MyNestedIDColumn LONG KEY SEQUENCE,
QueryTextID LONG DISCRETE PREDICT
–parameters specific to each algorithm
(CLUSTER_COUNT = ’10′)
It is also possible to duplicate an existing mining model using a SELECT INTO statement, which is mainly useful when you want to operate on a model that is nearly identical except for different algorithm parameters or WHERE filters. There are no column specifiers, but it is fairly simple to stipulate the algorithm, the parameters and a filter, like so: SELECT * INTO CopyOfMyMiningModel USING Microsoft_Neural_Network (HIDDEN_NODE_RATIO = 10) WITH FILTER (FileHandleID = 11) FROM MyMiningModel.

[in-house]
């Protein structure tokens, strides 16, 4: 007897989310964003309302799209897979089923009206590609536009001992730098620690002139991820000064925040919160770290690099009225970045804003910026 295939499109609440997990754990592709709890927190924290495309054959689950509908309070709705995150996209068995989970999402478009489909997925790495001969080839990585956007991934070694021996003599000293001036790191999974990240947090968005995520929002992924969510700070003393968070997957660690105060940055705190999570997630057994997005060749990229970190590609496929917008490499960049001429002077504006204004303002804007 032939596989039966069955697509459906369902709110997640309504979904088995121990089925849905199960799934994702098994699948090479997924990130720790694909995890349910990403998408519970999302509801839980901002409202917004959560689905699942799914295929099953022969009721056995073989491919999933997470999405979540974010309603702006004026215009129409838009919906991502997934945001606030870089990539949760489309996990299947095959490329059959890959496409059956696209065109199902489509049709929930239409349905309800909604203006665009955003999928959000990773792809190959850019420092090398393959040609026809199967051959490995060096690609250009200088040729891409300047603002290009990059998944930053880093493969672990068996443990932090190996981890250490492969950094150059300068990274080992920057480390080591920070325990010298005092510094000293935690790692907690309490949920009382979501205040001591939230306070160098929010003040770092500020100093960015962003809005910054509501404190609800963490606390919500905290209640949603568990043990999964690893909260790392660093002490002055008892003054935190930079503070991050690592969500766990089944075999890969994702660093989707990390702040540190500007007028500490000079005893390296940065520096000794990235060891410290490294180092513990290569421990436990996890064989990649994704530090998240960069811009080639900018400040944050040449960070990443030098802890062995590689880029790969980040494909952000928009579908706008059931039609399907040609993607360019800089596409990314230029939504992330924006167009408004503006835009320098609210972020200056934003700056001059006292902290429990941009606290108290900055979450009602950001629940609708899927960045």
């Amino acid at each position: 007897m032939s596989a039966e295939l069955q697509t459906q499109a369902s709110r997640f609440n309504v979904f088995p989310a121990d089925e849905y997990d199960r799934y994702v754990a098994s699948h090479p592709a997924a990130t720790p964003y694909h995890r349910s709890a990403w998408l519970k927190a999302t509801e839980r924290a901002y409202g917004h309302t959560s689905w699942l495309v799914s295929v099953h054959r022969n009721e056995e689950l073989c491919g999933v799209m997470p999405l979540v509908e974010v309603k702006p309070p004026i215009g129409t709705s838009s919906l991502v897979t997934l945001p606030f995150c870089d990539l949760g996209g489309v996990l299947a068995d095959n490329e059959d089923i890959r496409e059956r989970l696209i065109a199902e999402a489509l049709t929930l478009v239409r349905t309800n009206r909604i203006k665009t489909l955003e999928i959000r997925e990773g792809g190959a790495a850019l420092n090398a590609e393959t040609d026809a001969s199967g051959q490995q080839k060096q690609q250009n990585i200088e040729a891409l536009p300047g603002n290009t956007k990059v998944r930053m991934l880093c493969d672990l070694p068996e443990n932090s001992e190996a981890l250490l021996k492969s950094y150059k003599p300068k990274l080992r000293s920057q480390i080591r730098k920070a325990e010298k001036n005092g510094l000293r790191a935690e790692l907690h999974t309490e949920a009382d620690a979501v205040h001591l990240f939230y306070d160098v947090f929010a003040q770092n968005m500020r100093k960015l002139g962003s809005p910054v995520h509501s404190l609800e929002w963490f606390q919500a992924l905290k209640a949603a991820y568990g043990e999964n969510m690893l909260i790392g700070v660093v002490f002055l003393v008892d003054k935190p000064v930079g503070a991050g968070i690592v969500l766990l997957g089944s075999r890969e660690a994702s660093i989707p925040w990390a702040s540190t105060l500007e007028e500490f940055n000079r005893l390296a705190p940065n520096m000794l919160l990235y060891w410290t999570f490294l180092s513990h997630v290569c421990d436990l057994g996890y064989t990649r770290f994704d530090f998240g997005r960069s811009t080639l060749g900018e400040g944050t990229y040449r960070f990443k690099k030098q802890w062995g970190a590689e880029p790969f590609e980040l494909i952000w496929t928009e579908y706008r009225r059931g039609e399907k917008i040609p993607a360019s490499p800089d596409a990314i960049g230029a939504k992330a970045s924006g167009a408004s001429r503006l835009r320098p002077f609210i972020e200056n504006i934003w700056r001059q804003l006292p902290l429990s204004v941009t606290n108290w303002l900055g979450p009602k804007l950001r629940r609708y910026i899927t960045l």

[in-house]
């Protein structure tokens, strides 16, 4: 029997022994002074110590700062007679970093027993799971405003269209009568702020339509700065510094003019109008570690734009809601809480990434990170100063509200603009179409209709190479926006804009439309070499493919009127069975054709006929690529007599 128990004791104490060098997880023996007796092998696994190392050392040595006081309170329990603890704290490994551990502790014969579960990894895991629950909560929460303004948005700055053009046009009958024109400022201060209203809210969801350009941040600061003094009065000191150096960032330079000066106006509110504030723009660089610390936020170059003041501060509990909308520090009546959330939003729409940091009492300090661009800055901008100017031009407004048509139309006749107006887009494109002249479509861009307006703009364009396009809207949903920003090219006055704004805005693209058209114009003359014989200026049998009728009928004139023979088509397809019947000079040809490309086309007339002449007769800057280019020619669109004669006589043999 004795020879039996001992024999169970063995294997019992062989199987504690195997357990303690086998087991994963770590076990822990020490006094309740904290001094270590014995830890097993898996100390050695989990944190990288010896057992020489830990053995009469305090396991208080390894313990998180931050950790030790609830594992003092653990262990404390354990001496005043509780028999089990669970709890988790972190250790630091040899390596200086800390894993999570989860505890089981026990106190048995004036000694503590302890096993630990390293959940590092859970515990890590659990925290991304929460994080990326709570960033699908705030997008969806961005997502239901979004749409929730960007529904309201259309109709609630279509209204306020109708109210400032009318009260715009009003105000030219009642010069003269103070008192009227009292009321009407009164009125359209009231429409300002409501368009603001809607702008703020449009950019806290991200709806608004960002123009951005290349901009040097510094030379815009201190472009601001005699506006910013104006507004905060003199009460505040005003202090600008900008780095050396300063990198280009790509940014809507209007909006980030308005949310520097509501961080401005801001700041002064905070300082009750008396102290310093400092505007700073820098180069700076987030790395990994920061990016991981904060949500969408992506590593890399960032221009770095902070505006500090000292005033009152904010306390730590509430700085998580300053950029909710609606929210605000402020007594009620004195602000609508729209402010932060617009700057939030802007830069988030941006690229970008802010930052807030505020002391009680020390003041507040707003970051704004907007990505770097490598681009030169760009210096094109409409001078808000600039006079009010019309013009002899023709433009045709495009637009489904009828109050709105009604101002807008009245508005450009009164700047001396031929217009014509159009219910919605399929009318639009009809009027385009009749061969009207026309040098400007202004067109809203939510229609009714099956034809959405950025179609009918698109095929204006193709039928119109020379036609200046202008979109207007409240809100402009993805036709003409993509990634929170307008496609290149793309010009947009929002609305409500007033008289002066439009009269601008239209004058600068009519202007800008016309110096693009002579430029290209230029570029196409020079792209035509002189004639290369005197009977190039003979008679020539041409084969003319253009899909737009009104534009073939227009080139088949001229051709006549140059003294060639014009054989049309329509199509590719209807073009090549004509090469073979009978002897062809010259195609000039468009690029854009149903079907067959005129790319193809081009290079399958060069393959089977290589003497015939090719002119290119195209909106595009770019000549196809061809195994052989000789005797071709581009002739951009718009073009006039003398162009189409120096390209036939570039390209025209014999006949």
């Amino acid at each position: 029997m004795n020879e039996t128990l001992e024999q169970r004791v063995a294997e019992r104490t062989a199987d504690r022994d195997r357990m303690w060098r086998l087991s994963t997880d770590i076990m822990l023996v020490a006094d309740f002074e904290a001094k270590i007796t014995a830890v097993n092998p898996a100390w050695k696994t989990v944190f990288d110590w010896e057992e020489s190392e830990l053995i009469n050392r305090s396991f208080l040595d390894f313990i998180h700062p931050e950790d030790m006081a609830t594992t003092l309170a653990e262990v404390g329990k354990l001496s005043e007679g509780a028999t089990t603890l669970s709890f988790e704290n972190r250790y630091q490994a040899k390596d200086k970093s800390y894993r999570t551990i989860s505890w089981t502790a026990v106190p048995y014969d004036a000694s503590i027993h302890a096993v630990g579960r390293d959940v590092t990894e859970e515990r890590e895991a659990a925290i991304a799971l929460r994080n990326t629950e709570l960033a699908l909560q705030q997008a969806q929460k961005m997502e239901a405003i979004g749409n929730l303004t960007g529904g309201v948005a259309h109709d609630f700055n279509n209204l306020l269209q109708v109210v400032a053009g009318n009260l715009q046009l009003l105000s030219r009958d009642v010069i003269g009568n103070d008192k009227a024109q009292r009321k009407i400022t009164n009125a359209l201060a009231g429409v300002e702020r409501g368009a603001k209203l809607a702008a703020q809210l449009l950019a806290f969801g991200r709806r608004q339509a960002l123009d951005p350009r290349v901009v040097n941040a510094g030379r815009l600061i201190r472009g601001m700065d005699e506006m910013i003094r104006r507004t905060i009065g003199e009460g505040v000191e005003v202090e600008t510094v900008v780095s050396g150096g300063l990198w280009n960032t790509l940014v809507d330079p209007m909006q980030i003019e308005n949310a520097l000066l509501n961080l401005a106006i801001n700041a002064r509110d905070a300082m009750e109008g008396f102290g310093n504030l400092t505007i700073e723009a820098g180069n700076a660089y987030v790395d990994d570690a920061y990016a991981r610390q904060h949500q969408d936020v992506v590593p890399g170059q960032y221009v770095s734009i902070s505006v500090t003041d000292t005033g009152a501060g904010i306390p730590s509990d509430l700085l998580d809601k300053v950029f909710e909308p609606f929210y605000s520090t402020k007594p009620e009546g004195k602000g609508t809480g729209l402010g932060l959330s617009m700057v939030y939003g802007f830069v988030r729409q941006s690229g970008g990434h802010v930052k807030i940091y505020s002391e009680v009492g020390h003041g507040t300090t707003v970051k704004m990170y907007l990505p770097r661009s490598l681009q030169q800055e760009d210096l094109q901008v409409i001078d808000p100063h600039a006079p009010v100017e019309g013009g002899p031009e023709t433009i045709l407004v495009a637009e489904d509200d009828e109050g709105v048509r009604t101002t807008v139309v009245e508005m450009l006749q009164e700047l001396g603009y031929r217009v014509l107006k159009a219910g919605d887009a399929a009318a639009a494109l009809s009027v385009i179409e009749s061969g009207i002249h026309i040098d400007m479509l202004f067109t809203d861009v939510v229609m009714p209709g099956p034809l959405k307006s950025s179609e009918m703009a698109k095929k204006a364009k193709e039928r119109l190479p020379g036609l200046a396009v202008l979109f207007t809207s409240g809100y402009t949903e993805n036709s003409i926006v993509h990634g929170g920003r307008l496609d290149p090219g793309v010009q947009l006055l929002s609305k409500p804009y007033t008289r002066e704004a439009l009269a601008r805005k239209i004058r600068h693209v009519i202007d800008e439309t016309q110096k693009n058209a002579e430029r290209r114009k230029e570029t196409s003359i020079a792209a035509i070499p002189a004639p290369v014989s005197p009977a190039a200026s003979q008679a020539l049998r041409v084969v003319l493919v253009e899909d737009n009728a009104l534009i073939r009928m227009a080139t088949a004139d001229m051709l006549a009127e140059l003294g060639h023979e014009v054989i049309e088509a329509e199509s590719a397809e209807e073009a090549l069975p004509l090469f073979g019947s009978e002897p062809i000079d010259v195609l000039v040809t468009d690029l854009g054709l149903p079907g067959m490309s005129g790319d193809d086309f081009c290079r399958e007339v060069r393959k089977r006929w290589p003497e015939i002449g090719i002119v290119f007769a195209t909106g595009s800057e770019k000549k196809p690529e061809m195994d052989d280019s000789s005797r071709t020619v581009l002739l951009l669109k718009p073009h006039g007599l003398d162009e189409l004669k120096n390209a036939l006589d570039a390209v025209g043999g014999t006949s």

There are far fewer additional clauses to worry about with these statements than their corresponding CREATE and ALTER TABLE counterparts in T-SQL. There isn’t even an ALTER MINING MODEL statement to worry about. WeM might as well include the two RENAME statements here, which merely allow you to change the name of a model or structure like so: RENAME MINING MODEL MyModel3 TO MyModel4. To perform the same operation on a structure, simply change the keyword MODEL to STRUCTURE. The closest thing you have to a BACKUP statement in DMX is EXPORT, which backs up a model or structure to an SSAS backup file like so: EXPORT MINING STRUCTURE MyStructure, TSDenormalizedView1Structure MINING MODEL MyModel4 TO ‘C:\MyStructure3.abf’ WITH DEPENDENCIES, PASSWORD=‘duh’. The DEPENDENCIES keyword specifies that additional objects needed for processing, such as the Data Source View (DSV), are also included in the file, while the PASSWORD keyword is self-explanatory. You can export more structures all at once by separating them with commas (as shown above, where TSDenormalizedView1Structure is an old structure we used with the Time Series tutorial) and indicate that only a specific model should be included, using the MINING MODEL keyword. The EXPORT MINING MODEL statement has basically the same syntax, except that it also exports the structure the model depends on, but only the specified model within the structure. IMPORT is the equivalent of a RESTORE statement in T-SQL and has only one optional clause, for the password previously assigned. For example, IMPORT FROM ‘C:\MyStructure3.abf’ WITH PASSWORD=‘duh’ would restore the structure we just exported.